Republican presidential candidate hopeful Rick Santorum made it clear to the standing room only crowd at Columbia’s Grace Bible Church on Friday, Feb. 3 that he is not in favor of Barak Obama’s health care plan but is for the family and stands strong on moral issues.

Republican presidential candidate hopeful Rick Santorum signs a book for Candance Brockerstedt of Mexico, MO. Candance has 15 children "some homegrown and some handpicked, but we don't distinguish between the two."

“This election is more important than any other,” he said. “If Obama wins everyone in the nation will be dependent on the government. When government gives you the right to healthcare, they will tell you what you have the right to do. They will make you back down from what you believe because the government now owns you.”

James Dobson, best-selling author and Focus on the Family founder, led the questions for the forum dubbed America’s Heartland.  “As of Jan. 1 if a person is over 70 years of age and has a cranial bleed they will not be granted treatment, only palliative care to make them feel better. “

He further explained that to get treatment “a panel of bureaucrats” in Washington, D.C. would have to decide.  “This is a death panel,” he said.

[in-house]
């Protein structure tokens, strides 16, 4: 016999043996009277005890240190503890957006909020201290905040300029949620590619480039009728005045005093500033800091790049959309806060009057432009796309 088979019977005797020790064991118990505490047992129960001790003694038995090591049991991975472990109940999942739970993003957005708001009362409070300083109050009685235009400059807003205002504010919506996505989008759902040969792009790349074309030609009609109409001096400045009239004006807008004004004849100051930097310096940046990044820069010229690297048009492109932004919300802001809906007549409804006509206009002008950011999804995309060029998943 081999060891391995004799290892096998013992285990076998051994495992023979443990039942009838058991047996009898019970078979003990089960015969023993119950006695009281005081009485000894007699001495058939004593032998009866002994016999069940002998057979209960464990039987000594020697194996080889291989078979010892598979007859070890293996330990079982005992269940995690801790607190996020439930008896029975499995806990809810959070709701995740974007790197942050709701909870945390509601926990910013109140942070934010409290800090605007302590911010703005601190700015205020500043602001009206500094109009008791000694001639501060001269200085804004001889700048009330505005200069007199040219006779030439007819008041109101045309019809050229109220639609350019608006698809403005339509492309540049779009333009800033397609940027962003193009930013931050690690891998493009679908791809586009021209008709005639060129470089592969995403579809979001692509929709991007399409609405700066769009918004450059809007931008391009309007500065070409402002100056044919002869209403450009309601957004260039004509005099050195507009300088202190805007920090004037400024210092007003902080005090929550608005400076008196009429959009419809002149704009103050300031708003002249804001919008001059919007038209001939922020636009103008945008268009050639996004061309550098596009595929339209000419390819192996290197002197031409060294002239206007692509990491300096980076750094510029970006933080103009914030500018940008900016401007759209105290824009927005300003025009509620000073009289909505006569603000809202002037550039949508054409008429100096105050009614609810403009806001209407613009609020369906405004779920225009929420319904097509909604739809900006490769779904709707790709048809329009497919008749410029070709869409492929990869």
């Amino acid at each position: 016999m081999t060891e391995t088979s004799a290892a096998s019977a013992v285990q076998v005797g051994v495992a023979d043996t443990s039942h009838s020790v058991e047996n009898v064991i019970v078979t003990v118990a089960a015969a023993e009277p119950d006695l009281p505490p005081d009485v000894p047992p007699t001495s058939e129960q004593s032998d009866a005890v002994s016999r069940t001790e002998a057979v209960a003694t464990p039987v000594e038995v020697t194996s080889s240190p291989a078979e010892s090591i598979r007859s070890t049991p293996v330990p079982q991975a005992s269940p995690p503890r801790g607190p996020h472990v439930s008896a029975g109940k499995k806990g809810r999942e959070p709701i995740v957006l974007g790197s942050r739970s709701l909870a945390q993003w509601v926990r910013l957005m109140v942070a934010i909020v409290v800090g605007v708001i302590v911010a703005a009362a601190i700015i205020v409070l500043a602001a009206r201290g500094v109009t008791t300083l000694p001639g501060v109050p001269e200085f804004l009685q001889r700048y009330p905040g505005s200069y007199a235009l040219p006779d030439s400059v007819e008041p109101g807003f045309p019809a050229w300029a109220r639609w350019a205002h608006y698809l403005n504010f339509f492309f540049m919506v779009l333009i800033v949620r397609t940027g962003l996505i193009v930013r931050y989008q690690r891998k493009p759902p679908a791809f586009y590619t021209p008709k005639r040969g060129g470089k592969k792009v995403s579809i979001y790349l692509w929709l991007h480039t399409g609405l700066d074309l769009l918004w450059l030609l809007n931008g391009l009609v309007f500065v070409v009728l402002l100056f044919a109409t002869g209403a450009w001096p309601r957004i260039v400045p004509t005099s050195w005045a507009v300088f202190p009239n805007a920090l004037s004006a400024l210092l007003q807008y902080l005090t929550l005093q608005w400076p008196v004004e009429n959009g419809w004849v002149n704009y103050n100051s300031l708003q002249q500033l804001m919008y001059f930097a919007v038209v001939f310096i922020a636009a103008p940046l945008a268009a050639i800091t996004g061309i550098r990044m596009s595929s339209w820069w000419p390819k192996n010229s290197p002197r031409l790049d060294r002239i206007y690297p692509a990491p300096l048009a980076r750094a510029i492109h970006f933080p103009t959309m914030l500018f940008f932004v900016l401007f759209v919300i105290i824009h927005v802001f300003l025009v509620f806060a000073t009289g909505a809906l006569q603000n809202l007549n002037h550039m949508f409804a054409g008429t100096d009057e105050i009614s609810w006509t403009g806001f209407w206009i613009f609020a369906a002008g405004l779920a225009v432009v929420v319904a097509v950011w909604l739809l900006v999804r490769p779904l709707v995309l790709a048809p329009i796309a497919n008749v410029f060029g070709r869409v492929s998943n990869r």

Santorum added that the same type of criteria could be placed on the other end of spectrum.  “We have a special needs child. When a child is born with disabilities how do we begin to value their life?”

The differences on the health care issue between Mitt Romney and Obama, according to Santorum, is that Romney believes the authority for health care should be in the hands of the states instead of the federal government. Otherwise, the plans are fundamentally the same, Santorum said.

The father of seven explained how his daughter, Bella, born with Trisomy 18, is always happy. “Bella does one thing. She loves unconditionally. She cannot do anything for me.  It shows me how the Father looks at me. I am completely disabled in the sight of God and can do nothing for Him but he loves me unconditionally.”

Dobson honored Santorum for being the only candidate who “consistently talks about the family.  If we lose the family, everything else falls.”

Santorum agreed adding that today there is a decline in marriage. “When marriage breaks down, government gets bigger,” he said. Single parents have to do the job designed for two parents.

To help encourage families, the former Pennsylvania senator is in favor of repealing the marriage penalty tax and giving higher tax deductions to families with children.  “The greatest resource we have is our children,” Santorum added.

He agrees with Dobson’s desire to see a Family Protection Act putting in place stipulations that before any law is passed it would be researched as to how it affects the family. Dobson and Santorum both agree that the institution of marriage is defined as that between one man and one woman.

Santorum explained the anxiety he feels from Americans as he travels across the country.